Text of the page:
The Process goes as follows: Product Managers generate Functional Requirements which go to the Engineers which turn these into Design Requirements which go to the Developers which develop The Product which goes to QA who uses the Design Requirements to create a Test Plan which then gets sent to Integration Teams which use the Documentation generated from the Design Requirements to make the Installation Guide which then results in the Customer getting ... well, something.
This is a little heavyweight for the standard indie dev shop, but there's a good practice hidden here, which is the generation of Requirements. Why would you want to make actual Requirements when DESIGN.TXT in your home directory will do just fine? There are several reasons:
- They encourage you to record design decisions, and act as high-level code documentation.
- They give you a way to generate test plans - each requirement should be a testable feature of the product.
- When doing a port to another platform, they let you know when you're done (when all the requirements are checked off)
- They let the test team know when they're done (when all the requirements are checked off)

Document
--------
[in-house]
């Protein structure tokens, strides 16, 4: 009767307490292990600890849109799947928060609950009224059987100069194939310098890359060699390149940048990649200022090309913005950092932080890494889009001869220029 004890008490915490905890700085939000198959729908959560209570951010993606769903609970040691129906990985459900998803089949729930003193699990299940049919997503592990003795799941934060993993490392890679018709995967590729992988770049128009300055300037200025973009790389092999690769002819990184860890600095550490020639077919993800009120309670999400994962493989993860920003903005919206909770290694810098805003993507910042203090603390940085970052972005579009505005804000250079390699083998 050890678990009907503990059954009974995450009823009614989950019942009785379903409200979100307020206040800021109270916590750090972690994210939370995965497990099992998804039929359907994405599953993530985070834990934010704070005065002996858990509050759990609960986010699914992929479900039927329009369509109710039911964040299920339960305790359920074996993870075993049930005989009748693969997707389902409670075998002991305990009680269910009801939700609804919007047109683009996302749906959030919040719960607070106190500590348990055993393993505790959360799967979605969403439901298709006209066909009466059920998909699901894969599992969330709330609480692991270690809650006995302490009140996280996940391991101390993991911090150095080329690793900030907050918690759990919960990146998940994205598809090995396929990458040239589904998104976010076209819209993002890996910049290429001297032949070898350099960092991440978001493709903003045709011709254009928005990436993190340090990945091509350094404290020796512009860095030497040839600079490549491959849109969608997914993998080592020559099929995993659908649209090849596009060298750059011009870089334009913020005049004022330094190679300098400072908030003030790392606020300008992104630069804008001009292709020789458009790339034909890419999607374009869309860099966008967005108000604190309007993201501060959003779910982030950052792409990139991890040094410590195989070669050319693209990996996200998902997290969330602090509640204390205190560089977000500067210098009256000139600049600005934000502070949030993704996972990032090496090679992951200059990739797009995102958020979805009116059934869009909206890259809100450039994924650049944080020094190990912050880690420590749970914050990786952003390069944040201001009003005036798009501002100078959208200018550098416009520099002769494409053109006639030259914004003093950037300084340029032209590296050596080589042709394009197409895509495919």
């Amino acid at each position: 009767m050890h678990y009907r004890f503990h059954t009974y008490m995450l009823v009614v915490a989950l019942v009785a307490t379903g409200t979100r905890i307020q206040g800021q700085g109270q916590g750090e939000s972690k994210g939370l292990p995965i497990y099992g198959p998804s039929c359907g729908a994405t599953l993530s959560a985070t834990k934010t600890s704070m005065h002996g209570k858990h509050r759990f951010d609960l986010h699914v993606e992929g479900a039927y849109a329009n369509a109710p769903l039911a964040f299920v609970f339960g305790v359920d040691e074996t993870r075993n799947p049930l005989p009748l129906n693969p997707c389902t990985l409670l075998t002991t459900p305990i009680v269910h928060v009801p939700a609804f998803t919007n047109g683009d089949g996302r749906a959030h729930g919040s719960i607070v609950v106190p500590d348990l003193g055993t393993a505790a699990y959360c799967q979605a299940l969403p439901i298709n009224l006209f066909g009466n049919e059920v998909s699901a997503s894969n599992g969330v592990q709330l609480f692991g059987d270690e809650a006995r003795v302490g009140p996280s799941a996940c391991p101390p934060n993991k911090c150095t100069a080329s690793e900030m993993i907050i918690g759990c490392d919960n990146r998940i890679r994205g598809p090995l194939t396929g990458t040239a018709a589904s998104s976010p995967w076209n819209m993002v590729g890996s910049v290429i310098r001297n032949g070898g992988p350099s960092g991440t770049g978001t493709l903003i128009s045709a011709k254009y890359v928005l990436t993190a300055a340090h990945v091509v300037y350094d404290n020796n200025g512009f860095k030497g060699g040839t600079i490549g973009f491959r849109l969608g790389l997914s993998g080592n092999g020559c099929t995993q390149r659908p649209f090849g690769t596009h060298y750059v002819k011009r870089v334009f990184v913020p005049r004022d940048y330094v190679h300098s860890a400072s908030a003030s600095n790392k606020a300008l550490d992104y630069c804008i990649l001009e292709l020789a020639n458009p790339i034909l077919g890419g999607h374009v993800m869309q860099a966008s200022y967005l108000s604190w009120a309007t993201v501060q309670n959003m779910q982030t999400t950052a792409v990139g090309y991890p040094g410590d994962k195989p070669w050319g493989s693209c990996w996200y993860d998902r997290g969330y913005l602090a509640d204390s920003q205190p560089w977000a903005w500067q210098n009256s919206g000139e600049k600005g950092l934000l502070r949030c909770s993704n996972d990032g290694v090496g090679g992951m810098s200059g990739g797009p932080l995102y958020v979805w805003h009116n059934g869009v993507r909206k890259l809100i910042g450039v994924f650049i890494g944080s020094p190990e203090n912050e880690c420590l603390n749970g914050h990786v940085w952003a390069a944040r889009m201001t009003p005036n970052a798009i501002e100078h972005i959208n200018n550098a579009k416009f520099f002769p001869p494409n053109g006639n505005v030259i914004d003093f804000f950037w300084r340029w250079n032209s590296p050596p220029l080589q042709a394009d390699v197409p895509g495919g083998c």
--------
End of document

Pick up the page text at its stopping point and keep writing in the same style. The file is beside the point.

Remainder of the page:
Of course, no one is really going to go through much extra effort generating documentation when they could be making apps and making money. That's foolish. That's why I'm going to show you my bone-simple Requirements Generation Technique. Watch closely!
1. A requirement is defined in a source file (.c, .cpp, .m, .java etc) with a code comment. Here is an example:
// Requirement: When a Butterball is hit with a bullet, split it into two Niblets.
2. Generating a design document is done as follows:
% find . -name '*.[cm]' -print0 | xargs -0 grep Requirement: > design.txt
3. Doing a "Gap Analysis" (comparing two design docs) is done as follows:
% sdiff design1.txt design2.txt
With a little effort, you can pipe requirements to CSV files and upload to Google Docs so other team members can review, make test plans, etc.
Congratulations! You've just replaced thousands of dollars of expensive requirements-tracking tools and at least three middle managers! You've also taken a step to better documenting your code and your product so others can more easily play in your sandbox. You don't need an overweight version of The Process like our example bureaucratic organization, but it helps to have a little organization in whatever you do.